Presidential election cycle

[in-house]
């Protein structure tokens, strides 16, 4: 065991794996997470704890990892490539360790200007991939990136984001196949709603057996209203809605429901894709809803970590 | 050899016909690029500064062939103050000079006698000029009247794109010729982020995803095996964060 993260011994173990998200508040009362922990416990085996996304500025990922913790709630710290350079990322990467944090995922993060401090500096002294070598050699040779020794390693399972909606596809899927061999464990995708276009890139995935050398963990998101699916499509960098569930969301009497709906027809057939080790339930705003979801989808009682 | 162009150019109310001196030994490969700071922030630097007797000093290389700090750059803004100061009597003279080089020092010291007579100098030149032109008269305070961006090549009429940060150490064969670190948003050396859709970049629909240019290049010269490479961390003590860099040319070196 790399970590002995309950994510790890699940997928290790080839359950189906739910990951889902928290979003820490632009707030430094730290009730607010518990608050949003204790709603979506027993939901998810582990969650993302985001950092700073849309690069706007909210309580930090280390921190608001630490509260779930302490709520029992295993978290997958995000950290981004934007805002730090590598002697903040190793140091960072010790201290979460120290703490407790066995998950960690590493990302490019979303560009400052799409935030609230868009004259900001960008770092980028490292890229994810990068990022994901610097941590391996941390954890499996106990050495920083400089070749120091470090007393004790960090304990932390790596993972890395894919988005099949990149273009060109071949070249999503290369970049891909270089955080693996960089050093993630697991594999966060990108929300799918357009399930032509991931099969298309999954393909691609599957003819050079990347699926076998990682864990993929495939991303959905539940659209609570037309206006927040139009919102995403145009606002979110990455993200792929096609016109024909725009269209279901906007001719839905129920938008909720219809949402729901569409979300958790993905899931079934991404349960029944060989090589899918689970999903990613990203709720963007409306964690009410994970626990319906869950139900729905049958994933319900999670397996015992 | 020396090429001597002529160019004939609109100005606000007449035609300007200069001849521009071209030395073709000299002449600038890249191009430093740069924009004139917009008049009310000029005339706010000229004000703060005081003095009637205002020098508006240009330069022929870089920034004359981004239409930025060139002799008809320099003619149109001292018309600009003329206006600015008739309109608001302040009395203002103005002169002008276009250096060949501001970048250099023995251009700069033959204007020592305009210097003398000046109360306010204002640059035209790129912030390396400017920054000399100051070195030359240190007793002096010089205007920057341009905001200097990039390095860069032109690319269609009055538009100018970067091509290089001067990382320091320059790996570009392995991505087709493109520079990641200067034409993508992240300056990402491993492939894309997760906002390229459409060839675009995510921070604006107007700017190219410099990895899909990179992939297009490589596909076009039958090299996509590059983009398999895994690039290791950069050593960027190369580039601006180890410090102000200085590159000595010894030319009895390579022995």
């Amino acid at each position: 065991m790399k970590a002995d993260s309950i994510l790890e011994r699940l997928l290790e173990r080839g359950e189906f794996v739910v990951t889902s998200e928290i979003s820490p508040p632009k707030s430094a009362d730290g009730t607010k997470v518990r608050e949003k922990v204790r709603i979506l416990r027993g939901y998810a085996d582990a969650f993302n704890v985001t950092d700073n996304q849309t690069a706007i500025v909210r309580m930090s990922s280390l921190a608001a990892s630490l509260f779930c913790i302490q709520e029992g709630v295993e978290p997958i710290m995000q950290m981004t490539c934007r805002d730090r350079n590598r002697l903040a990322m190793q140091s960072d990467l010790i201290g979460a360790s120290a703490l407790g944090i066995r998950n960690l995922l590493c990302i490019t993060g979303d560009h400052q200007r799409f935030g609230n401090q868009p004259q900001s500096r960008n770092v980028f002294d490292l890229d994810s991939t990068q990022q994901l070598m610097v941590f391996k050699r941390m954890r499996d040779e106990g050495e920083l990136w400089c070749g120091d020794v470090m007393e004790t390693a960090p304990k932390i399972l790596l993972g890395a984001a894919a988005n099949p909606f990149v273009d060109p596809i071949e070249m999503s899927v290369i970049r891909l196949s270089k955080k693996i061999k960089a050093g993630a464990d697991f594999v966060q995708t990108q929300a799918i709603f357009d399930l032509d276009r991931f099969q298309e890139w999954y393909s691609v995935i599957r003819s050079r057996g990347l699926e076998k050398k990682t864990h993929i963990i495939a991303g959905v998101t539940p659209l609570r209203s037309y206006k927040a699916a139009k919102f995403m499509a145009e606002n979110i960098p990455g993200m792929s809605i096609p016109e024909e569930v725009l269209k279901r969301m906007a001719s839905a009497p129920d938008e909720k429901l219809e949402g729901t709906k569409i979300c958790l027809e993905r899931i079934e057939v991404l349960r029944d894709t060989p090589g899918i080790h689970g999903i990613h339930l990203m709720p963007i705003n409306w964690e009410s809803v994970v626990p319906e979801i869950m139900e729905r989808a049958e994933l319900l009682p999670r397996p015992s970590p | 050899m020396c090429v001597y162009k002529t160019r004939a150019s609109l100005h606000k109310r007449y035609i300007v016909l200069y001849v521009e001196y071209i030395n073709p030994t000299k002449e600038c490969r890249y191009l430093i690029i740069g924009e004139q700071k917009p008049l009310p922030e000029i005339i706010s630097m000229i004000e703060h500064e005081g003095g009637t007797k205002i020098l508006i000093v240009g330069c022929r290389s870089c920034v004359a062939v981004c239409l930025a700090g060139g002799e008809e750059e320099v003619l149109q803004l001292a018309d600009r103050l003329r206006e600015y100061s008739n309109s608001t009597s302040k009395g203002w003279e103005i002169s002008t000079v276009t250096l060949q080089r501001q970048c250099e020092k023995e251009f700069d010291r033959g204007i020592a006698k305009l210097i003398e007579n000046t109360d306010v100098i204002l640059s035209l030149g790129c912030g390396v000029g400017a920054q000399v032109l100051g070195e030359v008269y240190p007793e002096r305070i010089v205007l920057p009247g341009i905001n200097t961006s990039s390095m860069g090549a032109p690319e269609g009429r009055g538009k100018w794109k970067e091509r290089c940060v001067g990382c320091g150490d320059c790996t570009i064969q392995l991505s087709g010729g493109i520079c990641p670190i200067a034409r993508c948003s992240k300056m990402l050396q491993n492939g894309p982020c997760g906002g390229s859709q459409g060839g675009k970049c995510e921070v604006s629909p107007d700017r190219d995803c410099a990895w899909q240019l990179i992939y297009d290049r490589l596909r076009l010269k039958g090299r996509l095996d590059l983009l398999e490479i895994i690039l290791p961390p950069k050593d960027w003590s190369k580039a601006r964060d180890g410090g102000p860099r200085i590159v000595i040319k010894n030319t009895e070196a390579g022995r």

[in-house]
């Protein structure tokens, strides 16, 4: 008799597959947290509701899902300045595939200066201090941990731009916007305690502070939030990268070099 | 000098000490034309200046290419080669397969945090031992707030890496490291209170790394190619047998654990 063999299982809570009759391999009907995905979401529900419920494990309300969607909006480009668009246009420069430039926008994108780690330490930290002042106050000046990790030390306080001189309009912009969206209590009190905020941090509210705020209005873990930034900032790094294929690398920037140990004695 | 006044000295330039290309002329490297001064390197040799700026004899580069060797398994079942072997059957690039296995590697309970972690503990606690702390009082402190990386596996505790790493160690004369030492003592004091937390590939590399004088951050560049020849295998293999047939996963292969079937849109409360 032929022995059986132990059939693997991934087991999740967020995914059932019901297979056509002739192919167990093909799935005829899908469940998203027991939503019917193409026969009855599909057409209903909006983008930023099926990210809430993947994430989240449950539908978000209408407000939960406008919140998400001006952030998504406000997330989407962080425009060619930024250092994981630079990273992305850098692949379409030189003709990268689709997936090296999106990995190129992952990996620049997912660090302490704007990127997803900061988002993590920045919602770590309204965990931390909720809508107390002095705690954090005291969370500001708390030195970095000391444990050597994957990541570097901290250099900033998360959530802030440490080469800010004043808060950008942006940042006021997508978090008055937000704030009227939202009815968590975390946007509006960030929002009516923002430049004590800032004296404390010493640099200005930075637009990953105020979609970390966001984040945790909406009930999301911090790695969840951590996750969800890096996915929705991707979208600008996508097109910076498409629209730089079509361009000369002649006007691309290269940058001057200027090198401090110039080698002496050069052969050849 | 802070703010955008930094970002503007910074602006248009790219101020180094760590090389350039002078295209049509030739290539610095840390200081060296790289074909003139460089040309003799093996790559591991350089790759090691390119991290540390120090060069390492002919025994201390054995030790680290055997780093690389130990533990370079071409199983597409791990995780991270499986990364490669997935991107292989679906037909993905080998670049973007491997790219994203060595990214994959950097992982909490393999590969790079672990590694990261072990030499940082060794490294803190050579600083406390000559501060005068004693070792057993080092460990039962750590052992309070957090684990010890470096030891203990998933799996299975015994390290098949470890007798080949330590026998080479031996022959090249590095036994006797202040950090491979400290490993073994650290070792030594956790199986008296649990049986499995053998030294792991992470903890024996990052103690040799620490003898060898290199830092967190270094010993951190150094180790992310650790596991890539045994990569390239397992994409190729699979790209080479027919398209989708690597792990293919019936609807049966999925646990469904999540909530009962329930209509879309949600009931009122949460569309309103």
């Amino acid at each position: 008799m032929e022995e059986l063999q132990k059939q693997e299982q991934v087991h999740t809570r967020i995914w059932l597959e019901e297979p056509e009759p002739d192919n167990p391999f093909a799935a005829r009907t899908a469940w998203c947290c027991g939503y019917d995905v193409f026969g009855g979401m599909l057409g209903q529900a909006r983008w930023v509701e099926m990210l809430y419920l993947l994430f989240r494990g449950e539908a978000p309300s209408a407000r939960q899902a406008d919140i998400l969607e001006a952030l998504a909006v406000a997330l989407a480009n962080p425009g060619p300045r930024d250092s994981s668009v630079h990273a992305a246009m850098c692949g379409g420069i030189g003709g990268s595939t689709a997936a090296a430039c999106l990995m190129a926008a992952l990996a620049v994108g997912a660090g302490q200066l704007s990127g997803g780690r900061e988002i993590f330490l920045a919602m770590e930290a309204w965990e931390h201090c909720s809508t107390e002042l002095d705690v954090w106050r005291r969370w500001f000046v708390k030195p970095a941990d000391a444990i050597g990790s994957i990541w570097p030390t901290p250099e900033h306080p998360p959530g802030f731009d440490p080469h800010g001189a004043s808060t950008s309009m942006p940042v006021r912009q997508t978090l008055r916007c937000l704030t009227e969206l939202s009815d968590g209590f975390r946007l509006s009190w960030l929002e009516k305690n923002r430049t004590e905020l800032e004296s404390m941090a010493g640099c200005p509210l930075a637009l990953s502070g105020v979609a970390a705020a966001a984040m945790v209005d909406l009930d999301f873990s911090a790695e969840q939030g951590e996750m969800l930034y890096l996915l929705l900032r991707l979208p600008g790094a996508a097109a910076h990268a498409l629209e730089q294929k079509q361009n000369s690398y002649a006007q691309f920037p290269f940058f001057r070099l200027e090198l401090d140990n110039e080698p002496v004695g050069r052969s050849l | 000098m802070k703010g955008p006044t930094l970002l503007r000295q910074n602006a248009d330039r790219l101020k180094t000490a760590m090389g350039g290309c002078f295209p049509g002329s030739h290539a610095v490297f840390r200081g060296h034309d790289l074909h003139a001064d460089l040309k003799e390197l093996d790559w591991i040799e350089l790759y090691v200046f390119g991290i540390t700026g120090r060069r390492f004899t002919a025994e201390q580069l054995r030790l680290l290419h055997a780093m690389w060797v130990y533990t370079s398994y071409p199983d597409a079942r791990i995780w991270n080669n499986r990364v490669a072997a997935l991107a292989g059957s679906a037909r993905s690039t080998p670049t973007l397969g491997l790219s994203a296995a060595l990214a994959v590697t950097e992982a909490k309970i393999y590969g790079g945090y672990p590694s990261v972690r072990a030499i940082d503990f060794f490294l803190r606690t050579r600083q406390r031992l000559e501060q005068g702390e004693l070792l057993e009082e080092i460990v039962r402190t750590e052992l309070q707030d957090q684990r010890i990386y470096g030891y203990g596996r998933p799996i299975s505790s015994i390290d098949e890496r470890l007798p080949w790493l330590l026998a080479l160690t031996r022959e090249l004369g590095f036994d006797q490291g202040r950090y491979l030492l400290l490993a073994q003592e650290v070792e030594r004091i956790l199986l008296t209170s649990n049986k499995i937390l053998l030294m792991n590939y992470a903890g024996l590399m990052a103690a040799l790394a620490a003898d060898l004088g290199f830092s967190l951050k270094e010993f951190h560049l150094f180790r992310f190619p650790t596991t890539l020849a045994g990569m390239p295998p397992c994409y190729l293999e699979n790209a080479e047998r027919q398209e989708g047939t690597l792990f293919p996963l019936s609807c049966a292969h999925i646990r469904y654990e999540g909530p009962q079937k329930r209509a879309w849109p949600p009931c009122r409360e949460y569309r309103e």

Instead, the main risk here is deflation. Deflation would eliminate the negative real rate condition. In a deflationary environment, a 2-year T-Bill yielding 0.25% looks really, really attractive. This is why the Japanese keep gobbling up JGBs. Something to think about while we complain or marvel at these peculiarly low interest rates. Policy could also "resolve" that second condition. Despite our macroeconomic problems, the stock market is still a pretty great place to be if corporations are knocking it out of the park. But large corporations probably won't keep posting record earnings margins forever. In fact, they certainly won't. Profit margins don't keep expanding endlessly. By definition, they can't. They move in big, unavoidable cycles. It's a side effect of capitalism. (Or the quasi-capitalism the U.S. employs.) Since the thought of raising taxes on the middle class is abject heresy and raising taxes on the wealthy won't move the needle enough, perhaps increased corporate taxation could be on the agenda for the 2014 election? Not that special interest would permit our Bought Congress to let that happen. But who knows. Never forget that in a Democracy, citizens are the ones with the vote. I know it seems unfathomable for the current system to change for special interest groups to relax their grip on Congress. But the path of history is cyclical, not linear. Maybe the populist revolution we all thought was going to happen back in 2008 doesn't take place until the 2014 midterm elections? Maybe that's when all the tea partiers are kicked out and replaced with a new breed of radical populist Democrat? Maybe that's when Occupy (Wherever) finally evolves into something with real focus and meaning with clever, manipulative individuals at the helm instead of aimless pseudo-revolutionaries? Don't forget about the psycho-social sub-strata in the U.S. right now. There's plenty of fear and anger just beneath the surface. In any case, none of these things will be the catalyst for the next bear cycle. The catalyst will be an unforeseen acute crisis or a recession. Once the feedback loop gets going, it'll be ugly for a while. And all the pieces are in place for that feedback loop to happen. During crises, people start throwing around the term "perfect storm" with reckless abandon. After the analysis we've gone through today, you should be able to see how all of these factors -- factors that would indeed generate a "perfect storm" -- are linked. Honestly, I'd be very surprised if we didn't see a "perfect storm" materialize sometime in the next 3-4 years. There's a good chance it'll be worse than the last "perfect storm," too. Consider: at some point in the next couple of years we are highly likely to have an environment where the economy is slow, the long-term structural challenges appear too great to overcome, investors are increasingly more afraid, policy gets unfavorable towards corporations and their margins, deflation becomes a distinctly tangible threat, cyclical election patterns start working against us, and earning a risk-free 0.15% on your money looks pretty darn attractive. It's funny, when you step back, the one thing that's clear about the market is that it moves in big cycles. Perhaps this is the reason why. While the market is moving in one direction, all the dominos are slowly being lined up in another. And then at some inevitable point, all the new dominos are in place and all that's needed is a simple flick of the finger.